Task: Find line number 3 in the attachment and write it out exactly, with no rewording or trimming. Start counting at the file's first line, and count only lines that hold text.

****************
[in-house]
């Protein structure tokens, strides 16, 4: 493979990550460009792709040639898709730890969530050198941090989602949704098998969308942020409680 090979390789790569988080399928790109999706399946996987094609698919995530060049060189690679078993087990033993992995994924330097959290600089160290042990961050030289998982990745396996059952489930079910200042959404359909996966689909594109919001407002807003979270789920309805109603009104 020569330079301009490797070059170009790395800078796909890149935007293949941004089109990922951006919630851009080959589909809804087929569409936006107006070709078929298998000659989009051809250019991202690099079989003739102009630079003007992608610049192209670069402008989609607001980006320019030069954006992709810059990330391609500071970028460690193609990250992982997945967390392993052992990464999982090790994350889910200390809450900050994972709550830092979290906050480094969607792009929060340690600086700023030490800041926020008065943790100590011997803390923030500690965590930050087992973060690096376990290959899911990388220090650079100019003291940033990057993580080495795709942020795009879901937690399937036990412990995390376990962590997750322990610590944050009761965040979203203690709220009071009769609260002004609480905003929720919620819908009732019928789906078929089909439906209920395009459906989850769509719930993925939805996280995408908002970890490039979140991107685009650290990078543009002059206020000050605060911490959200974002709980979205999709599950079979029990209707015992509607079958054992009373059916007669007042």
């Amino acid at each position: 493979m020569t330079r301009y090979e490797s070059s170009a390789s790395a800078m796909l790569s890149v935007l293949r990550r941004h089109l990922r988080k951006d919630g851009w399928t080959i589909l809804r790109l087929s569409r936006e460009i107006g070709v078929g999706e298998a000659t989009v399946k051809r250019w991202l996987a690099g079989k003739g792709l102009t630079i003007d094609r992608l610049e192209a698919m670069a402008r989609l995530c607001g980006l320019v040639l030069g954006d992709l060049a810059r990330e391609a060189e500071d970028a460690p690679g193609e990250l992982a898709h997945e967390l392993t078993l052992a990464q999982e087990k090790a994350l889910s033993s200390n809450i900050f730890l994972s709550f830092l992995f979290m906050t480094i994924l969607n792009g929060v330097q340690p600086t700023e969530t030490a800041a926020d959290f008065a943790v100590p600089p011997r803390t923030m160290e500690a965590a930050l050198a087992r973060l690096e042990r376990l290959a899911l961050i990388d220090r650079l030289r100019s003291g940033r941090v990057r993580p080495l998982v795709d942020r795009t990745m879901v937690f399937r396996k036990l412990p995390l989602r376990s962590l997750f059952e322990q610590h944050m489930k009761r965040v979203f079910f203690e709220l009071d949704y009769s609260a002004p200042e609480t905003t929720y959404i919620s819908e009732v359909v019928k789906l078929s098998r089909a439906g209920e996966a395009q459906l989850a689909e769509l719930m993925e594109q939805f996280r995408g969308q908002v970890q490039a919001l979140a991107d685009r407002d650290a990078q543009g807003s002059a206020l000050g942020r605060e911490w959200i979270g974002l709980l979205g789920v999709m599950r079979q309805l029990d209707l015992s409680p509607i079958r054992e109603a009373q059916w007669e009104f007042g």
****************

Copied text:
């Amino acid at each position: 493979m020569t330079r301009y090979e490797s070059s170009a390789s790395a800078m796909l790569s890149v935007l293949r990550r941004h089109l990922r988080k951006d919630g851009w399928t080959i589909l809804r790109l087929s569409r936006e460009i107006g070709v078929g999706e298998a000659t989009v399946k051809r250019w991202l996987a690099g079989k003739g792709l102009t630079i003007d094609r992608l610049e192209a698919m670069a402008r989609l995530c607001g980006l320019v040639l030069g954006d992709l060049a810059r990330e391609a060189e500071d970028a460690p690679g193609e990250l992982a898709h997945e967390l392993t078993l052992a990464q999982e087990k090790a994350l889910s033993s200390n809450i900050f730890l994972s709550f830092l992995f979290m906050t480094i994924l969607n792009g929060v330097q340690p600086t700023e969530t030490a800041a926020d959290f008065a943790v100590p600089p011997r803390t923030m160290e500690a965590a930050l050198a087992r973060l690096e042990r376990l290959a899911l961050i990388d220090r650079l030289r100019s003291g940033r941090v990057r993580p080495l998982v795709d942020r795009t990745m879901v937690f399937r396996k036990l412990p995390l989602r376990s962590l997750f059952e322990q610590h944050m489930k009761r965040v979203f079910f203690e709220l009071d949704y009769s609260a002004p200042e609480t905003t929720y959404i919620s819908e009732v359909v019928k789906l078929s098998r089909a439906g209920e996966a395009q459906l989850a689909e769509l719930m993925e594109q939805f996280r995408g969308q908002v970890q490039a919001l979140a991107d685009r407002d650290a990078q543009g807003s002059a206020l000050g942020r605060e911490w959200i979270g974002l709980l979205g789920v999709m599950r079979q309805l029990d209707l015992s409680p509607i079958r054992e109603a009373q059916w007669e009104f007042g």